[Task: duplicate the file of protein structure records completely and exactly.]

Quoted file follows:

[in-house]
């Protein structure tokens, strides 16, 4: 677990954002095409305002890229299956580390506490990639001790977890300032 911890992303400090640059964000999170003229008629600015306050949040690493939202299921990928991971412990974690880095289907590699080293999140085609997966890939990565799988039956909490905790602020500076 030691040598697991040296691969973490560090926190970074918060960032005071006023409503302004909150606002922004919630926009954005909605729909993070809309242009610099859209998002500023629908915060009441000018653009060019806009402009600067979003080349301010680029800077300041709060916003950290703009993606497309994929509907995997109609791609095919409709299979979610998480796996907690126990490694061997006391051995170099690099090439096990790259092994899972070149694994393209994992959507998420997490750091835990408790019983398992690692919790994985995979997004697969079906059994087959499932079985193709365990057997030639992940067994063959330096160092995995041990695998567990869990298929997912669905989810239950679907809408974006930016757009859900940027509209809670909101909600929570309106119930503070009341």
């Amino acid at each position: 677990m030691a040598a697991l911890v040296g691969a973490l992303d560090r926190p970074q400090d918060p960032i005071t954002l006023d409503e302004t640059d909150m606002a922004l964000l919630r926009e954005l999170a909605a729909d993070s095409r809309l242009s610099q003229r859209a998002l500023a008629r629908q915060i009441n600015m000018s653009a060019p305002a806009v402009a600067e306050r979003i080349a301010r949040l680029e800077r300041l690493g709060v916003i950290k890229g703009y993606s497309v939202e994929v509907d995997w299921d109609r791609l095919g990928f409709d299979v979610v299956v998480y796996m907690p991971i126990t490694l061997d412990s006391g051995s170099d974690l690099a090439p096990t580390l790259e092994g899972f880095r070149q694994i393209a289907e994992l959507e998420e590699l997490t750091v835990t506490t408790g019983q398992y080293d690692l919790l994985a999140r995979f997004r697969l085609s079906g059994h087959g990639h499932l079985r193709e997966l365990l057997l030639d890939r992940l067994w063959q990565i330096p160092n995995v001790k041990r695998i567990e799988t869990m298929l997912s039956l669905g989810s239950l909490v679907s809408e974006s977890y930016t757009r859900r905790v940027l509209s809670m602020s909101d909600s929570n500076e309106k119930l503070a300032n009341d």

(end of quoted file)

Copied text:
[in-house]
């Protein structure tokens, strides 16, 4: 677990954002095409305002890229299956580390506490990639001790977890300032 911890992303400090640059964000999170003229008629600015306050949040690493939202299921990928991971412990974690880095289907590699080293999140085609997966890939990565799988039956909490905790602020500076 030691040598697991040296691969973490560090926190970074918060960032005071006023409503302004909150606002922004919630926009954005909605729909993070809309242009610099859209998002500023629908915060009441000018653009060019806009402009600067979003080349301010680029800077300041709060916003950290703009993606497309994929509907995997109609791609095919409709299979979610998480796996907690126990490694061997006391051995170099690099090439096990790259092994899972070149694994393209994992959507998420997490750091835990408790019983398992690692919790994985995979997004697969079906059994087959499932079985193709365990057997030639992940067994063959330096160092995995041990695998567990869990298929997912669905989810239950679907809408974006930016757009859900940027509209809670909101909600929570309106119930503070009341």
């Amino acid at each position: 677990m030691a040598a697991l911890v040296g691969a973490l992303d560090r926190p970074q400090d918060p960032i005071t954002l006023d409503e302004t640059d909150m606002a922004l964000l919630r926009e954005l999170a909605a729909d993070s095409r809309l242009s610099q003229r859209a998002l500023a008629r629908q915060i009441n600015m000018s653009a060019p305002a806009v402009a600067e306050r979003i080349a301010r949040l680029e800077r300041l690493g709060v916003i950290k890229g703009y993606s497309v939202e994929v509907d995997w299921d109609r791609l095919g990928f409709d299979v979610v299956v998480y796996m907690p991971i126990t490694l061997d412990s006391g051995s170099d974690l690099a090439p096990t580390l790259e092994g899972f880095r070149q694994i393209a289907e994992l959507e998420e590699l997490t750091v835990t506490t408790g019983q398992y080293d690692l919790l994985a999140r995979f997004r697969l085609s079906g059994h087959g990639h499932l079985r193709e997966l365990l057997l030639d890939r992940l067994w063959q990565i330096p160092n995995v001790k041990r695998i567990e799988t869990m298929l997912s039956l669905g989810s239950l909490v679907s809408e974006s977890y930016t757009r859900r905790v940027l509209s809670m602020s909101d909600s929570n500076e309106k119930l503070a300032n009341d």